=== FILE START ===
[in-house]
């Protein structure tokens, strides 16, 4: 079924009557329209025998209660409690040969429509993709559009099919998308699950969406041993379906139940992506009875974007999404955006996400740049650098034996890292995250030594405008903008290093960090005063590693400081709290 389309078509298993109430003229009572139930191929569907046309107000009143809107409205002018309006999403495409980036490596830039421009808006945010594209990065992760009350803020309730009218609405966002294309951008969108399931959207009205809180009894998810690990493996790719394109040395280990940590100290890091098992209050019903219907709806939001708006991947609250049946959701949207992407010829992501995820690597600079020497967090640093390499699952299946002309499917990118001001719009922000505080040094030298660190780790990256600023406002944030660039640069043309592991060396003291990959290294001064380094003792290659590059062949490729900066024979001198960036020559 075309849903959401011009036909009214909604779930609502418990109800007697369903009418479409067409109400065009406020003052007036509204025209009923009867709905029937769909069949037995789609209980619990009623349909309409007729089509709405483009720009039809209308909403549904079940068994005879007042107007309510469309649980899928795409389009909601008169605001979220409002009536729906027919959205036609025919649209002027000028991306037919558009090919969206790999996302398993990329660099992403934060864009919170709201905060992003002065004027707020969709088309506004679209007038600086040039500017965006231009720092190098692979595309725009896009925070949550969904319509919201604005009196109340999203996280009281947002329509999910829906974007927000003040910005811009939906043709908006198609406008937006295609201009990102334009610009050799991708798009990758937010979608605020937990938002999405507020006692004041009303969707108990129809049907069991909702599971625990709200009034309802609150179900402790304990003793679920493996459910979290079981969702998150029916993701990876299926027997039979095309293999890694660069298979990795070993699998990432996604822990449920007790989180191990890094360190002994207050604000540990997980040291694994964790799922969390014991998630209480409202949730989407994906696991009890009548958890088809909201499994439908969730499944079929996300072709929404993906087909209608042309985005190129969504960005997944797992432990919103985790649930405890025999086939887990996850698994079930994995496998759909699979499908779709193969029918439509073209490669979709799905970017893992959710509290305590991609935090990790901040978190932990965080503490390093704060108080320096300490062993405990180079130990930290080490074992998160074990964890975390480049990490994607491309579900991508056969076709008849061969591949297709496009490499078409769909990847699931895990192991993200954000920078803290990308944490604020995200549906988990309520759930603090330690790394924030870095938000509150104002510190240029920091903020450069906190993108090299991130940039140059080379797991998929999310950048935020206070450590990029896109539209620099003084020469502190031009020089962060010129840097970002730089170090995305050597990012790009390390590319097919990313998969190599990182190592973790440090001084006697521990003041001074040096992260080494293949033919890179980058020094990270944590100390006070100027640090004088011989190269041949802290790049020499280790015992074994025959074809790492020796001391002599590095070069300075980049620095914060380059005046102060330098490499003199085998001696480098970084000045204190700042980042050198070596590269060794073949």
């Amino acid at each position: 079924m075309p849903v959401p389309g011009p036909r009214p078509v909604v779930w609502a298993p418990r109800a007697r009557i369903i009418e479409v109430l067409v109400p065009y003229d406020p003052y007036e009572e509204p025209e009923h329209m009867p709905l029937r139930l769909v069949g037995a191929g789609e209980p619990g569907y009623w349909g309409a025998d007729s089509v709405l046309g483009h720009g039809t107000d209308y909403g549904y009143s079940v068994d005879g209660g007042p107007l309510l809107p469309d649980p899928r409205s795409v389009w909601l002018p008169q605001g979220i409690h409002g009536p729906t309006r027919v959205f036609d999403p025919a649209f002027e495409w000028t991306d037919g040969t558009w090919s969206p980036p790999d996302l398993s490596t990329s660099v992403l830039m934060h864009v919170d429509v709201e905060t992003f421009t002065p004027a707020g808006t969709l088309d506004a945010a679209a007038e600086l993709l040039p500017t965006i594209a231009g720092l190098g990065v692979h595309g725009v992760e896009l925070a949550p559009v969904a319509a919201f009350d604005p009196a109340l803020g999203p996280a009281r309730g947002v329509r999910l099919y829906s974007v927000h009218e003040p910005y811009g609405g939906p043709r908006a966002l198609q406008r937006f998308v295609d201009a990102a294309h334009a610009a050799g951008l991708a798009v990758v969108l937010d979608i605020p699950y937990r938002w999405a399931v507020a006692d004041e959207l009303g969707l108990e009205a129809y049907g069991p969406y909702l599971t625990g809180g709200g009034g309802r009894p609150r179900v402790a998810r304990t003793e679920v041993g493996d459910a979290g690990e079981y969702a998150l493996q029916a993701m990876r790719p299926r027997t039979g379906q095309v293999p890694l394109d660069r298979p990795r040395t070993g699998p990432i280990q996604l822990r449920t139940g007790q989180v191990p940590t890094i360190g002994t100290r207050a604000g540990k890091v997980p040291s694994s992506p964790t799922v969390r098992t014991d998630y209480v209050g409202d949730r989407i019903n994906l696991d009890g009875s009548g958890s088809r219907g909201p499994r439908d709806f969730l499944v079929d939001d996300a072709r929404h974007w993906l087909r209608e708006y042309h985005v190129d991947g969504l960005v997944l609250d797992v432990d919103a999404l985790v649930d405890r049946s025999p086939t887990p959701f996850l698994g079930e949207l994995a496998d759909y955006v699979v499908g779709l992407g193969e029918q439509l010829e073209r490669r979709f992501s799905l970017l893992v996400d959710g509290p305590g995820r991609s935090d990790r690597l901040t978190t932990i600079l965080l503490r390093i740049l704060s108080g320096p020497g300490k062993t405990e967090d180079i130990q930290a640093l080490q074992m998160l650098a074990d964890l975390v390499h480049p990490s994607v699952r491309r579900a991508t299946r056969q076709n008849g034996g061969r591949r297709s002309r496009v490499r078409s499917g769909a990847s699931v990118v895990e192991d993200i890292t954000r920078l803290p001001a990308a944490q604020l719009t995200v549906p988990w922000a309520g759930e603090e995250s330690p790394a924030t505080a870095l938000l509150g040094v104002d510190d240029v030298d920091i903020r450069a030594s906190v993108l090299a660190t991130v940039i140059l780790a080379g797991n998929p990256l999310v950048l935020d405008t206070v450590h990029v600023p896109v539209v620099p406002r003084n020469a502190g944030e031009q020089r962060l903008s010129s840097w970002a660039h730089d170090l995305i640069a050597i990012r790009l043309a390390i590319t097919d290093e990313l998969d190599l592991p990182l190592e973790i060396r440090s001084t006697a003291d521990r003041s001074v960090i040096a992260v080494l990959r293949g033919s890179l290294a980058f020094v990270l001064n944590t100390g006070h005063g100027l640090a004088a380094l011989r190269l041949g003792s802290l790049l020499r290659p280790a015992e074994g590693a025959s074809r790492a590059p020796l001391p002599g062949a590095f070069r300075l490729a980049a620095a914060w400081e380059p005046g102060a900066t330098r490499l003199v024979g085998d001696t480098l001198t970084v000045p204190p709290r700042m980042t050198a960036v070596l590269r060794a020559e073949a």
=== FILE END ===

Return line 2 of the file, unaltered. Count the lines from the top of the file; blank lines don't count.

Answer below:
């Protein structure tokens, strides 16, 4: 079924009557329209025998209660409690040969429509993709559009099919998308699950969406041993379906139940992506009875974007999404955006996400740049650098034996890292995250030594405008903008290093960090005063590693400081709290 389309078509298993109430003229009572139930191929569907046309107000009143809107409205002018309006999403495409980036490596830039421009808006945010594209990065992760009350803020309730009218609405966002294309951008969108399931959207009205809180009894998810690990493996790719394109040395280990940590100290890091098992209050019903219907709806939001708006991947609250049946959701949207992407010829992501995820690597600079020497967090640093390499699952299946002309499917990118001001719009922000505080040094030298660190780790990256600023406002944030660039640069043309592991060396003291990959290294001064380094003792290659590059062949490729900066024979001198960036020559 075309849903959401011009036909009214909604779930609502418990109800007697369903009418479409067409109400065009406020003052007036509204025209009923009867709905029937769909069949037995789609209980619990009623349909309409007729089509709405483009720009039809209308909403549904079940068994005879007042107007309510469309649980899928795409389009909601008169605001979220409002009536729906027919959205036609025919649209002027000028991306037919558009090919969206790999996302398993990329660099992403934060864009919170709201905060992003002065004027707020969709088309506004679209007038600086040039500017965006231009720092190098692979595309725009896009925070949550969904319509919201604005009196109340999203996280009281947002329509999910829906974007927000003040910005811009939906043709908006198609406008937006295609201009990102334009610009050799991708798009990758937010979608605020937990938002999405507020006692004041009303969707108990129809049907069991909702599971625990709200009034309802609150179900402790304990003793679920493996459910979290079981969702998150029916993701990876299926027997039979095309293999890694660069298979990795070993699998990432996604822990449920007790989180191990890094360190002994207050604000540990997980040291694994964790799922969390014991998630209480409202949730989407994906696991009890009548958890088809909201499994439908969730499944079929996300072709929404993906087909209608042309985005190129969504960005997944797992432990919103985790649930405890025999086939887990996850698994079930994995496998759909699979499908779709193969029918439509073209490669979709799905970017893992959710509290305590991609935090990790901040978190932990965080503490390093704060108080320096300490062993405990180079130990930290080490074992998160074990964890975390480049990490994607491309579900991508056969076709008849061969591949297709496009490499078409769909990847699931895990192991993200954000920078803290990308944490604020995200549906988990309520759930603090330690790394924030870095938000509150104002510190240029920091903020450069906190993108090299991130940039140059080379797991998929999310950048935020206070450590990029896109539209620099003084020469502190031009020089962060010129840097970002730089170090995305050597990012790009390390590319097919990313998969190599990182190592973790440090001084006697521990003041001074040096992260080494293949033919890179980058020094990270944590100390006070100027640090004088011989190269041949802290790049020499280790015992074994025959074809790492020796001391002599590095070069300075980049620095914060380059005046102060330098490499003199085998001696480098970084000045204190700042980042050198070596590269060794073949």